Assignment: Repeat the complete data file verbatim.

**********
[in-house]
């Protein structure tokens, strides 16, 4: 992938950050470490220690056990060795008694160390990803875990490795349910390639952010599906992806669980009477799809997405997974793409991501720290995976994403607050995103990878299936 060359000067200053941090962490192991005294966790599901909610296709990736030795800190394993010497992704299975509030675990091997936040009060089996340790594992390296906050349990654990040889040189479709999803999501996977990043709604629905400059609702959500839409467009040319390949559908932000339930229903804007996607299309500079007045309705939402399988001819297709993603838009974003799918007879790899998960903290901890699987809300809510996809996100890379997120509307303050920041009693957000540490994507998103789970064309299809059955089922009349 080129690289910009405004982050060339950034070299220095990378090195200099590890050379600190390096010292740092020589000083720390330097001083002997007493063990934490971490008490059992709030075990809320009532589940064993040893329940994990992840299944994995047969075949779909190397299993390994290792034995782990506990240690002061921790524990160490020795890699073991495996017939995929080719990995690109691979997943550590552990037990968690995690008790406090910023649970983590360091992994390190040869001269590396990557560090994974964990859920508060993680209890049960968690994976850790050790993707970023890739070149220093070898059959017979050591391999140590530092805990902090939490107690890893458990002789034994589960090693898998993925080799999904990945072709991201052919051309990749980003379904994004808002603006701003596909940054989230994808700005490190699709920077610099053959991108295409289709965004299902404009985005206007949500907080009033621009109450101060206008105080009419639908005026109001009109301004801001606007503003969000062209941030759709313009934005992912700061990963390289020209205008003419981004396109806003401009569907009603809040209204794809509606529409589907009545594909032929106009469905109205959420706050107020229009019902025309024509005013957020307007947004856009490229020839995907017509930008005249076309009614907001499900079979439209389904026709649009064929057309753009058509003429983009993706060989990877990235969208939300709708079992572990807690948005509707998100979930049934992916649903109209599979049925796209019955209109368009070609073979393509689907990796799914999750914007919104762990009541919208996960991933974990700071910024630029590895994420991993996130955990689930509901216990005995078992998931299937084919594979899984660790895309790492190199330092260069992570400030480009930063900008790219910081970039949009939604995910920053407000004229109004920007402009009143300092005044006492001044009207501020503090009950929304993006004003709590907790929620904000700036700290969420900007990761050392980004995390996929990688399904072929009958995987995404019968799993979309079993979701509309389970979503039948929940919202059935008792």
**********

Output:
[in-house]
């Protein structure tokens, strides 16, 4: 992938950050470490220690056990060795008694160390990803875990490795349910390639952010599906992806669980009477799809997405997974793409991501720290995976994403607050995103990878299936 060359000067200053941090962490192991005294966790599901909610296709990736030795800190394993010497992704299975509030675990091997936040009060089996340790594992390296906050349990654990040889040189479709999803999501996977990043709604629905400059609702959500839409467009040319390949559908932000339930229903804007996607299309500079007045309705939402399988001819297709993603838009974003799918007879790899998960903290901890699987809300809510996809996100890379997120509307303050920041009693957000540490994507998103789970064309299809059955089922009349 080129690289910009405004982050060339950034070299220095990378090195200099590890050379600190390096010292740092020589000083720390330097001083002997007493063990934490971490008490059992709030075990809320009532589940064993040893329940994990992840299944994995047969075949779909190397299993390994290792034995782990506990240690002061921790524990160490020795890699073991495996017939995929080719990995690109691979997943550590552990037990968690995690008790406090910023649970983590360091992994390190040869001269590396990557560090994974964990859920508060993680209890049960968690994976850790050790993707970023890739070149220093070898059959017979050591391999140590530092805990902090939490107690890893458990002789034994589960090693898998993925080799999904990945072709991201052919051309990749980003379904994004808002603006701003596909940054989230994808700005490190699709920077610099053959991108295409289709965004299902404009985005206007949500907080009033621009109450101060206008105080009419639908005026109001009109301004801001606007503003969000062209941030759709313009934005992912700061990963390289020209205008003419981004396109806003401009569907009603809040209204794809509606529409589907009545594909032929106009469905109205959420706050107020229009019902025309024509005013957020307007947004856009490229020839995907017509930008005249076309009614907001499900079979439209389904026709649009064929057309753009058509003429983009993706060989990877990235969208939300709708079992572990807690948005509707998100979930049934992916649903109209599979049925796209019955209109368009070609073979393509689907990796799914999750914007919104762990009541919208996960991933974990700071910024630029590895994420991993996130955990689930509901216990005995078992998931299937084919594979899984660790895309790492190199330092260069992570400030480009930063900008790219910081970039949009939604995910920053407000004229109004920007402009009143300092005044006492001044009207501020503090009950929304993006004003709590907790929620904000700036700290969420900007990761050392980004995390996929990688399904072929009958995987995404019968799993979309079993979701509309389970979503039948929940919202059935008792």